Former leading New Zealand publisher and bookseller, and widely experienced judge of both the Commonwealth Writers Prize and the Montana New Zealand Book Awards, talks about what he is currently reading, what impresses him and what doesn't, along with chat about the international English language book scene, and links to sites of interest to booklovers.
Friday, March 01, 2013
Mo Yan dismisses 'envious' Nobel critics
In first major
interview since winning the literature prize, novelist insists his portrayal as
a Chinese 'state writer' is unfair
Mo Yan: 'My political views are quite
clear'. Photograph: Yan Bo/EPA
Mo Yan, winner of the Nobel prize for
literature, has taken on the critics who have dismissed him for being too
close to the Chinese government, saying they envy him the award and are
distorting the meaning of his work.
In a rare interview – his
first major public conversation since winning the Nobel last autumn – the author
whose pen name means "don't speak" spoke out on a number of issues in what
translator Eric Abrahamsen said was "probably as close as Mo Yan will ever come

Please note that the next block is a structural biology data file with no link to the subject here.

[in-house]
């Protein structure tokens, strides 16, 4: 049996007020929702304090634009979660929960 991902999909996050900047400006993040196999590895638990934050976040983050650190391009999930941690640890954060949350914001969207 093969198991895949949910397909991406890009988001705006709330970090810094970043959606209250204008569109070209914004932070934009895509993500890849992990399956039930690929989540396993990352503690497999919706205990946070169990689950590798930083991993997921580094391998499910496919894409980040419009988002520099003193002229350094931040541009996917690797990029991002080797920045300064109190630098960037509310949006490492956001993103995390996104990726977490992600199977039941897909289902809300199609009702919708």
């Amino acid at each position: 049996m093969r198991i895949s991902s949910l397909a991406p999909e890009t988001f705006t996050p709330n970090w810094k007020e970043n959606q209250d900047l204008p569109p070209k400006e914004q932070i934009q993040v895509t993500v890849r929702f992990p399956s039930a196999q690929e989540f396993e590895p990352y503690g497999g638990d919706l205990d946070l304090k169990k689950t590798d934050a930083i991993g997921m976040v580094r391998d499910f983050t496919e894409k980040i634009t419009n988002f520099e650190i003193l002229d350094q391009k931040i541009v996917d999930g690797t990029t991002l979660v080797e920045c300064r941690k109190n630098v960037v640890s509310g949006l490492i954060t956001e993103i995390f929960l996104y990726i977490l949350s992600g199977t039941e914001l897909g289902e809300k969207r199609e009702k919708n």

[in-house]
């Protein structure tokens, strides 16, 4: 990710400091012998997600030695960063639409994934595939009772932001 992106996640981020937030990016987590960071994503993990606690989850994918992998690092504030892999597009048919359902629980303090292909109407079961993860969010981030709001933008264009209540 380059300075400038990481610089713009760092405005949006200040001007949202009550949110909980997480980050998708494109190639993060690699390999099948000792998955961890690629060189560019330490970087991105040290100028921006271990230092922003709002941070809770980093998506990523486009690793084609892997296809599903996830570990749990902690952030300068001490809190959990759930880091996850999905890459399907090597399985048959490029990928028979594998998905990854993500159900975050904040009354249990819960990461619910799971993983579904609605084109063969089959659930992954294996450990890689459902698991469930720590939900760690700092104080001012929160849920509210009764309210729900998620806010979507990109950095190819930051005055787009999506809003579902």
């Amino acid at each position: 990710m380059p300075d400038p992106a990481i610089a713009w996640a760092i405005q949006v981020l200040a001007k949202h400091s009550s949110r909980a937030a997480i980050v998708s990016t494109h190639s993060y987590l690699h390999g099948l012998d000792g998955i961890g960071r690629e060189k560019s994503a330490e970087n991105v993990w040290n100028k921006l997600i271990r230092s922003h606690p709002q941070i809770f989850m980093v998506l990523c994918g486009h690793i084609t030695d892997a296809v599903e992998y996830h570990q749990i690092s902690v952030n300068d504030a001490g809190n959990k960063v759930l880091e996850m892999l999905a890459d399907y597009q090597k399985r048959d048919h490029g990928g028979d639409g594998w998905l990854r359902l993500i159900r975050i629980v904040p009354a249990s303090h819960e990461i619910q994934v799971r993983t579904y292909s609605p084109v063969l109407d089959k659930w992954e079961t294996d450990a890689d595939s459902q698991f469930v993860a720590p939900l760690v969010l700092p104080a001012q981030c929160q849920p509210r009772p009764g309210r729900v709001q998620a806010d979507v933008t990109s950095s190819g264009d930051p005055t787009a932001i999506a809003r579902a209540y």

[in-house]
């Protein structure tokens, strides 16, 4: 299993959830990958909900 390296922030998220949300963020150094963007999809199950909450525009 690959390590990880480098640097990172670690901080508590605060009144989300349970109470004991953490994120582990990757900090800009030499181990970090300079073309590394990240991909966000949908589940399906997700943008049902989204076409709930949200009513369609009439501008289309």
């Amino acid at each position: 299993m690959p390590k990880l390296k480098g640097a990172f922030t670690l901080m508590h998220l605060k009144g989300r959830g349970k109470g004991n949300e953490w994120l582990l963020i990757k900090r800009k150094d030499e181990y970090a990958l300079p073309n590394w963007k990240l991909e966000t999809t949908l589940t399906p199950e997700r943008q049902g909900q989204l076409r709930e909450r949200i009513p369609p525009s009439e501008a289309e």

to an admission of his full political position in China".
an interview with the German paper Der Spiegel, Mo took on Ai's criticism
that he is too close to the state and does not represent China, asking "which
intellectual can claim to represent China? I certainly do not claim that. Can Ai
Weiwei? Those who can really represent China are digging dirt and paving roads
with their bare hands."
He also hit back at his
fellow Chinese author Liao
Yiwu, who last year called him a "state writer" who failed to keep his
distance from the government. "I know he envies me for this award and I
understand this. But his criticism is unjustified," Mo told Der Spiegel, adding
that since he won the Nobel, his critics "use magnifying glasses to look for my
flaws and they even distort the meaning of my poems". One particular poem
attacked by Liao, he said, is not praising a disgraced party official, but is
And Mo pointed out that
"openly expressed the hope" that Liu be freed, "again, I was immediately
criticised and forced to speak out again and again on the same issue … I am
reminded of the rituals of repetition in the Cultural Revolution. If I decide to
speak, then nobody will stop me. If I decide not to speak, then not even a knife
at my neck will make me speak."